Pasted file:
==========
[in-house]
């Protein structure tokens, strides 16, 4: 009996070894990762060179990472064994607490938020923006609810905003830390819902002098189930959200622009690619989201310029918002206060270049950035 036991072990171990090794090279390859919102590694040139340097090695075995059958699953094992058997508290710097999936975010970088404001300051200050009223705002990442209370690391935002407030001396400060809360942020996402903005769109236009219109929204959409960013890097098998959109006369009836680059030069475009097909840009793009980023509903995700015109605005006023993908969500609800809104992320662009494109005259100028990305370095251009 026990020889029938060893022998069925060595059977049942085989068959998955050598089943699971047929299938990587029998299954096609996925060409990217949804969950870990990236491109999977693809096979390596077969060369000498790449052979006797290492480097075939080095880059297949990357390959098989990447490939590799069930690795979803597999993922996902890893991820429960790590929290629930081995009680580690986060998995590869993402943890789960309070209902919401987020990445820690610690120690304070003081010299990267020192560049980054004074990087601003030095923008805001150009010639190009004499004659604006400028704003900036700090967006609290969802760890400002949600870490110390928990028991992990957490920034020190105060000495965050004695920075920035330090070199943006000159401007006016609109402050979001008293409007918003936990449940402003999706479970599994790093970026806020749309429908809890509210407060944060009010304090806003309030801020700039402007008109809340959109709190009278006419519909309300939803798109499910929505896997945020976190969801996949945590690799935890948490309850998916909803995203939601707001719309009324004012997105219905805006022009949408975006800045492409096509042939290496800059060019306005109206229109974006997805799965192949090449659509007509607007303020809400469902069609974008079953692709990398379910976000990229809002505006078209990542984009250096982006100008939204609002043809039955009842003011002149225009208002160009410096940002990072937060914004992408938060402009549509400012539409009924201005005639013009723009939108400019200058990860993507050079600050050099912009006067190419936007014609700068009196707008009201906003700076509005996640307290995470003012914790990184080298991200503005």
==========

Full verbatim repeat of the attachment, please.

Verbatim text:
[in-house]
């Protein structure tokens, strides 16, 4: 009996070894990762060179990472064994607490938020923006609810905003830390819902002098189930959200622009690619989201310029918002206060270049950035 036991072990171990090794090279390859919102590694040139340097090695075995059958699953094992058997508290710097999936975010970088404001300051200050009223705002990442209370690391935002407030001396400060809360942020996402903005769109236009219109929204959409960013890097098998959109006369009836680059030069475009097909840009793009980023509903995700015109605005006023993908969500609800809104992320662009494109005259100028990305370095251009 026990020889029938060893022998069925060595059977049942085989068959998955050598089943699971047929299938990587029998299954096609996925060409990217949804969950870990990236491109999977693809096979390596077969060369000498790449052979006797290492480097075939080095880059297949990357390959098989990447490939590799069930690795979803597999993922996902890893991820429960790590929290629930081995009680580690986060998995590869993402943890789960309070209902919401987020990445820690610690120690304070003081010299990267020192560049980054004074990087601003030095923008805001150009010639190009004499004659604006400028704003900036700090967006609290969802760890400002949600870490110390928990028991992990957490920034020190105060000495965050004695920075920035330090070199943006000159401007006016609109402050979001008293409007918003936990449940402003999706479970599994790093970026806020749309429908809890509210407060944060009010304090806003309030801020700039402007008109809340959109709190009278006419519909309300939803798109499910929505896997945020976190969801996949945590690799935890948490309850998916909803995203939601707001719309009324004012997105219905805006022009949408975006800045492409096509042939290496800059060019306005109206229109974006997805799965192949090449659509007509607007303020809400469902069609974008079953692709990398379910976000990229809002505006078209990542984009250096982006100008939204609002043809039955009842003011002149225009208002160009410096940002990072937060914004992408938060402009549509400012539409009924201005005639013009723009939108400019200058990860993507050079600050050099912009006067190419936007014609700068009196707008009201906003700076509005996640307290995470003012914790990184080298991200503005």